News

“Wear Red for Ed” has lackluster showing at Hunter

The first of May was scheduled to be a day of unity for the faculty at Hunter College. In the spirit of May Day,brate workers, professors were asked to wear “Red for Ed.”  However this year’s showing was weak, and it was hard to spot any faculty members showing up to work in red.

May Day is an official holiday located in sixty-six countries, but it’s occasionally recognized in the United States, where it began. Dwight D. Eisenhower declared May 1 to be “Law Day” in 1958  to celebrate the place of law in the creation of the U.S. In addition the Federation of Organized Trades and Labor Unions proclaimed that eight hour shifts shall constitute a legal day’s labor starting on May 1, 1886.

Around Hunter, it was hard to spot a member of the faculty in red. After walking through the hallways and the buildings several times. It’s hard to say what that means for the cause, but some professors said they are still dedicated to the union’s mission, no matter what color they are wearing.

The few who showed up wearing “Red for Ed” wore their passion on a sleeve.

“I’m always going to support public education and teachers, so I’ll always do what I can,” said Kim Buikema, a professor in the media department. Coming from the UK, Buikema is new to the culture of May Day, yet she holds the concept of this day in high regards.

Though the color for May Day drew concern, Buikema was one of few who participated in “Red for Ed” to show off her affection for education.

“I got into it three or four years ago. I mainly found out about it because I traveled to England and some of the locals told me about it,” said Nesha Bastien, a Hunter College assistant.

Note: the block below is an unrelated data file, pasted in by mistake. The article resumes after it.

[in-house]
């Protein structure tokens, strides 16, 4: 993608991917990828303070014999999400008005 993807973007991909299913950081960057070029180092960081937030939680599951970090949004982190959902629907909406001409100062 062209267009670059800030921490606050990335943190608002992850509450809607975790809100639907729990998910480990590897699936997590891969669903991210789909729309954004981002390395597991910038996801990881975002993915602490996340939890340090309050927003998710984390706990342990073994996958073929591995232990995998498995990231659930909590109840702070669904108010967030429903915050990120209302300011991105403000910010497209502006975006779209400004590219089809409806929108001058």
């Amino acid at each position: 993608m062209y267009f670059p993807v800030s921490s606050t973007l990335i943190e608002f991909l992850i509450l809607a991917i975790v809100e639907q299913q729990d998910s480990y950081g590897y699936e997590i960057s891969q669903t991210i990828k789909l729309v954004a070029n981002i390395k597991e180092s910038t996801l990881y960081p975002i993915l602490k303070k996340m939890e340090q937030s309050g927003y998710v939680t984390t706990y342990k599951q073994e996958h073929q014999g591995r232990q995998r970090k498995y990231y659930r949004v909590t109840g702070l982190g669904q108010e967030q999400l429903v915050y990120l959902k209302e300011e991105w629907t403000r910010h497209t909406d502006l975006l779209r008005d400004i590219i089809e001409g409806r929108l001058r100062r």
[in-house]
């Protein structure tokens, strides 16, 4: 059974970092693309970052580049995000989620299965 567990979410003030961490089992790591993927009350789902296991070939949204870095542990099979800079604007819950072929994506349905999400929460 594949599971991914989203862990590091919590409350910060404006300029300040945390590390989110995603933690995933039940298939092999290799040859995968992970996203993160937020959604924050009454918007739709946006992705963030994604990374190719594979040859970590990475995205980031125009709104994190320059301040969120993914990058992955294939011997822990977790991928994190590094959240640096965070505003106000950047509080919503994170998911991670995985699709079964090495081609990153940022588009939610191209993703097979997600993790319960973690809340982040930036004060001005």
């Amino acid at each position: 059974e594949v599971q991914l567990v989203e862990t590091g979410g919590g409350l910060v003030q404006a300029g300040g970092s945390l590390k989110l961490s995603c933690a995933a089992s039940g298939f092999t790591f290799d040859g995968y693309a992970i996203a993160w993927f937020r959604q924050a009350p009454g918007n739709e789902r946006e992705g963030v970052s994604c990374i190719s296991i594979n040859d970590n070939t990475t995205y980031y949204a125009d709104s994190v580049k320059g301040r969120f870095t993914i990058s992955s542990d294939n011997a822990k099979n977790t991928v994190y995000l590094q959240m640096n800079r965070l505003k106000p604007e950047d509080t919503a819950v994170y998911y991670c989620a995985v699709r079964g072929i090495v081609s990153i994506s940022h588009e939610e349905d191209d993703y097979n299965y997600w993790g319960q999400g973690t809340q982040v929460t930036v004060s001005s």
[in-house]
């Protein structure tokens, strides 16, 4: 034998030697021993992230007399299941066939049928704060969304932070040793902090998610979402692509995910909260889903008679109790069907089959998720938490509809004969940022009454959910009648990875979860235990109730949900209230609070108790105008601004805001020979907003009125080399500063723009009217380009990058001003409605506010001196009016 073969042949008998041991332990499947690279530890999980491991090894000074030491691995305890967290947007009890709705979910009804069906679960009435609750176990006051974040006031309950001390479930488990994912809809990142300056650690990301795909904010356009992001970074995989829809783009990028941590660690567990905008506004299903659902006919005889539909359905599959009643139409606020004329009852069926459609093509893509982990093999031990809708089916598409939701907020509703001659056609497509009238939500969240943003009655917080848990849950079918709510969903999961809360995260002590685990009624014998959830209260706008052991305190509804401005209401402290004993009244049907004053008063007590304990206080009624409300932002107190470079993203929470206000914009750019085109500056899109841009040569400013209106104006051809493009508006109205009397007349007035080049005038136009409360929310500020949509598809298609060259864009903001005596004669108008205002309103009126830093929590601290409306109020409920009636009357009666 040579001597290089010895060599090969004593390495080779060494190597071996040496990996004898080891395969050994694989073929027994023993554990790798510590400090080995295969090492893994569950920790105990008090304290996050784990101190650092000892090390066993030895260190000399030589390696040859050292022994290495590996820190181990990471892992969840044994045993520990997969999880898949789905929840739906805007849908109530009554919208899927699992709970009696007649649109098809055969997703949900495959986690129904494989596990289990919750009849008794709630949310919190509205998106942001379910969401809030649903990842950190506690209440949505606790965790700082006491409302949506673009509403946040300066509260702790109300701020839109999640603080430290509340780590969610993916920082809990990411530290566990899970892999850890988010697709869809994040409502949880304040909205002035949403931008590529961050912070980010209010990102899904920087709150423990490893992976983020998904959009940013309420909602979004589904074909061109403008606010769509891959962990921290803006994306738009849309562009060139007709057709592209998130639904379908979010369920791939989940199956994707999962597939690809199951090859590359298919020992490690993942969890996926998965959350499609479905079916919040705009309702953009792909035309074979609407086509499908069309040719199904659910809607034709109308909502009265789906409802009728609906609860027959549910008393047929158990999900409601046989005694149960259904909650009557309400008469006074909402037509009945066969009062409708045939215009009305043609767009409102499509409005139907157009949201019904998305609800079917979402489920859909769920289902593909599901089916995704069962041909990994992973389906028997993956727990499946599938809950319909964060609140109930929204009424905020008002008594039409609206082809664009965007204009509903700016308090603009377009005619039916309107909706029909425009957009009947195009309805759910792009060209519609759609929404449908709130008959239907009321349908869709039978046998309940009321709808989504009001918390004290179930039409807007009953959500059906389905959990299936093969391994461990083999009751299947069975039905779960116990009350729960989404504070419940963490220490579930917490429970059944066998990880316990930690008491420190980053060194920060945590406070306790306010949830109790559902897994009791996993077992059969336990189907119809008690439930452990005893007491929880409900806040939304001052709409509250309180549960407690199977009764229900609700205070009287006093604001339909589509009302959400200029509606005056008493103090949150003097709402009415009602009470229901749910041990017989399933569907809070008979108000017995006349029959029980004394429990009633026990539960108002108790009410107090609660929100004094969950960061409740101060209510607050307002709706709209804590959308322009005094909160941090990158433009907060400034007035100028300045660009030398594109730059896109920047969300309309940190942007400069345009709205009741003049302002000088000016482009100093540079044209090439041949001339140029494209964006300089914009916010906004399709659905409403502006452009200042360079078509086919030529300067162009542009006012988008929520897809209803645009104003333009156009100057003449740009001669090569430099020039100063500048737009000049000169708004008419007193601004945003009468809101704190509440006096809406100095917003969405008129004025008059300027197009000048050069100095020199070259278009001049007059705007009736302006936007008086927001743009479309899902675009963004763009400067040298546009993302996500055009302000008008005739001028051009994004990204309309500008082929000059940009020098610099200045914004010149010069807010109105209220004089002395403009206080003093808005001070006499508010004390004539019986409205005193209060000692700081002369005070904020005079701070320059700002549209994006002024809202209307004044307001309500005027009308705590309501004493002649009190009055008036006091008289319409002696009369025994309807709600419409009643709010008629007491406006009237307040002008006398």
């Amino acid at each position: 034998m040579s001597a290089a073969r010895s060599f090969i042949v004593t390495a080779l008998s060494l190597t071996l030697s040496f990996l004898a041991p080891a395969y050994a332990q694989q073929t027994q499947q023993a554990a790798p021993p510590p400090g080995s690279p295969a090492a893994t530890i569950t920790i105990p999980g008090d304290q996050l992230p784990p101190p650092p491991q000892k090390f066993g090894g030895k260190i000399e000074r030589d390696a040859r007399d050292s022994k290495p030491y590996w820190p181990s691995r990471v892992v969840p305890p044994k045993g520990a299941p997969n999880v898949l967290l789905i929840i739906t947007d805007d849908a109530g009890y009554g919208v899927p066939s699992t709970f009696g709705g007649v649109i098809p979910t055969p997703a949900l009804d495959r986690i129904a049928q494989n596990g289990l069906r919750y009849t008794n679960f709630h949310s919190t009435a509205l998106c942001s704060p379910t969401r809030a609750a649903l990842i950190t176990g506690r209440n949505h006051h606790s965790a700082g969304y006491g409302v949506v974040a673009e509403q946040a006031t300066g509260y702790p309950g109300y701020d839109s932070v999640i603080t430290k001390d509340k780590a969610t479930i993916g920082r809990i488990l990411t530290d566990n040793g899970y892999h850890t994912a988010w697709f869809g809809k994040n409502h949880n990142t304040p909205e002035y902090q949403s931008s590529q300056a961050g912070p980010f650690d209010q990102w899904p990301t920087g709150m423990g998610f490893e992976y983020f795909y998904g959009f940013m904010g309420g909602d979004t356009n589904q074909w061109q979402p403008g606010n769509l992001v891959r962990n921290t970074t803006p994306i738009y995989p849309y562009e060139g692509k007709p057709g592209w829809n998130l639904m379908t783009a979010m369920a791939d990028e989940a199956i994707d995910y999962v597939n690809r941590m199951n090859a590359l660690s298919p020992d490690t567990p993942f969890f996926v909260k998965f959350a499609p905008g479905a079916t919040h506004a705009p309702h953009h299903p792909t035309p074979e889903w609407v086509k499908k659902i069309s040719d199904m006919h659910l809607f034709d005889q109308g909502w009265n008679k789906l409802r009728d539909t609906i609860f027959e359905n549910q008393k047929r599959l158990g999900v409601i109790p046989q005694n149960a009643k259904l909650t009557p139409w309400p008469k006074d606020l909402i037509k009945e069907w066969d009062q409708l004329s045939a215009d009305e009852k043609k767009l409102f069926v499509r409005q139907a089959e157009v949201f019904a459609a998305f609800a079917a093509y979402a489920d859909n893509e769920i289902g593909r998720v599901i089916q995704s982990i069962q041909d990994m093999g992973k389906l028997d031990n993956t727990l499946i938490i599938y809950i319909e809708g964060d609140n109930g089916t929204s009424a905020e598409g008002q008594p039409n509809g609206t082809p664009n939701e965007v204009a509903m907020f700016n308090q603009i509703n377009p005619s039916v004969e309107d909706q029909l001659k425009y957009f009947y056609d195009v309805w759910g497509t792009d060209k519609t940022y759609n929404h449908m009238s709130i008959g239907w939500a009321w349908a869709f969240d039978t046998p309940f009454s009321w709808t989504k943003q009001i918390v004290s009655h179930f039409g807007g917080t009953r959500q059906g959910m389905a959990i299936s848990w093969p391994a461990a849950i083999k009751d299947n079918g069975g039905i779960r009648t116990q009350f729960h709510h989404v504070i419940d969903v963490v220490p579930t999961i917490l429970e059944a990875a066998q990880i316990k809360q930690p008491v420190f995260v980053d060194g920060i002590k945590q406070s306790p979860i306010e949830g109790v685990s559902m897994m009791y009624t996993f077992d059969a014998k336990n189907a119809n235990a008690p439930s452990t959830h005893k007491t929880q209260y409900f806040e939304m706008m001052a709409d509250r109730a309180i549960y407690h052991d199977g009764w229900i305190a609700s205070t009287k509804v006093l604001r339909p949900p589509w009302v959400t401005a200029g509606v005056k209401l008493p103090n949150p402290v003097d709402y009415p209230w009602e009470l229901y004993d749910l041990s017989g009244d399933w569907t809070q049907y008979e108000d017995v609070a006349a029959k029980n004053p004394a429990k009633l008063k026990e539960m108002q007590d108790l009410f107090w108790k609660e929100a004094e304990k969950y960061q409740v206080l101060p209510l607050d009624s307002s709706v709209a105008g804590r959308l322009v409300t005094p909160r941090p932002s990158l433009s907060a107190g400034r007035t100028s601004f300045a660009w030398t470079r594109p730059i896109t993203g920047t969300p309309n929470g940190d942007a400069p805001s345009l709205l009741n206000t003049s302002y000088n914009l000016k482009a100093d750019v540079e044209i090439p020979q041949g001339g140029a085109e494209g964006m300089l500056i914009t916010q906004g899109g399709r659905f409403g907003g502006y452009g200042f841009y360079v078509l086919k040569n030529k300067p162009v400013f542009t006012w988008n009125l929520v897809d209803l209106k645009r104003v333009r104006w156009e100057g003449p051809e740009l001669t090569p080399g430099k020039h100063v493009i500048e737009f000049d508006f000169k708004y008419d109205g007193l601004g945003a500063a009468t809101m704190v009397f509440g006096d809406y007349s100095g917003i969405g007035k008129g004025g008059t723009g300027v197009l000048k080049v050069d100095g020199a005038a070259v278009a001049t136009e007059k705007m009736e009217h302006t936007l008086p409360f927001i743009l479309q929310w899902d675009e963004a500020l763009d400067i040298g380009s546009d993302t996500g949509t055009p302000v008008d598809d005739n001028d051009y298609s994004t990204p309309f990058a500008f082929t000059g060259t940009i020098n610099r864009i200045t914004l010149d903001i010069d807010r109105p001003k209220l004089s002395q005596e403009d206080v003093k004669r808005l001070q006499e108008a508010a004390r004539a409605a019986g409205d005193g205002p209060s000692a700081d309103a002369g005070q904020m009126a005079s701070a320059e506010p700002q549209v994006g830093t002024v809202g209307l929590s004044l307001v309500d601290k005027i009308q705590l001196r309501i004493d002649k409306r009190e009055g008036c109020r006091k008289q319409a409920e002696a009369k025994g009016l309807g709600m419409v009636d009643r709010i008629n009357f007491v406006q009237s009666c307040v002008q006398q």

Unfortunately, Bastien was part of many who didn’t wear red, but adopting the culture as her own is the true spirit of May Day.

May Day allows for department heads to hold onto their pride as staff as they continue to fight for new contracts. Inspired by the Union, faculty wear red to symbolize resistance from exploitation and injustice.

“I haven’t done much for May Day, but I want to support the Union,” Ronnie Ancona, Professor of Classics.

The first of May was scheduled to be a day of unity for the faculty at Hunter College. In the spirit of May Day, traditionally the day to celebrate workers, professors were asked to wear “Red for Ed.”  However this year’s showing was weak, and it was hard to spot any faculty members showing up to work in red.

May Day is an official holiday located in sixty-six countries, but it’s occasionally recognized in the United States, where it began. Dwight D. Eisenhower declared May 1 to be “Law Day” in 1958  to celebrate the place of law in the creation of the U.S. In addition the Federation of Organized Trades and Labor Unions proclaimed that eight hour shifts shall constitute a legal day’s labor starting on May 1, 1886.

Around Hunter, it was hard to spot a member of the faculty in red. After walking through the hallways and the buildings several times. It’s hard to say what that means for the cause, but some professors said they are still dedicated to the union’s mission, no matter what color they are wearing.

The few who showed up wearing “Red for Ed” wore their passion on a sleeve.

“I’m always going to support public education and teachers, so I’ll always do what I can,” said Kim Buikema, a professor in the media department. Coming from the UK, Buikema is new to the culture of May Day, yet she holds the concept of this day in high regards.

Though the color for May Day drew concern, Buikema was one of few who participated in “Red for Ed” to show off her affection for education.

“I got into it three or four years ago. I mainly found out about it because I traveled to England and some of the locals told me about it,” said Nesha Bastien, a Hunter College assistant.

Unfortunately, Bastien was part of many who didn’t wear red, but adopting the culture as her own is the true spirit of May Day.

May Day allows for department heads to hold onto their pride as staff as they continue to fight for new contracts. Inspired by the Union, faculty wear red to symbolize resistance from exploitation and injustice.

“I haven’t done much for May Day, but I want to support the Union,” Ronnie Ancona, Professor of Classics.

 

Leave a Reply

Your email address will not be published. Required fields are marked *

*